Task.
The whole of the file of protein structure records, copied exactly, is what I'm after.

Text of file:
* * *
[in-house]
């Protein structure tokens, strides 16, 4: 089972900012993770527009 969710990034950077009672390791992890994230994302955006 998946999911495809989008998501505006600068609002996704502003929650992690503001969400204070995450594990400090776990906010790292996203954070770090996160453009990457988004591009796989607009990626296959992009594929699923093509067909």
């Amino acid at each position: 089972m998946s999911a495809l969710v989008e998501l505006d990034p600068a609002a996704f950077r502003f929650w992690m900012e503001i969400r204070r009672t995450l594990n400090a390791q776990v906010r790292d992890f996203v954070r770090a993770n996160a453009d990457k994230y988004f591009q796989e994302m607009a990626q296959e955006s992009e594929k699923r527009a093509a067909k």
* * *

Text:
[in-house]
């Protein structure tokens, strides 16, 4: 089972900012993770527009 969710990034950077009672390791992890994230994302955006 998946999911495809989008998501505006600068609002996704502003929650992690503001969400204070995450594990400090776990906010790292996203954070770090996160453009990457988004591009796989607009990626296959992009594929699923093509067909």
């Amino acid at each position: 089972m998946s999911a495809l969710v989008e998501l505006d990034p600068a609002a996704f950077r502003f929650w992690m900012e503001i969400r204070r009672t995450l594990n400090a390791q776990v906010r790292d992890f996203v954070r770090a993770n996160a453009d990457k994230y988004f591009q796989e994302m607009a990626q296959e955006s992009e594929k699923r527009a093509a067909k």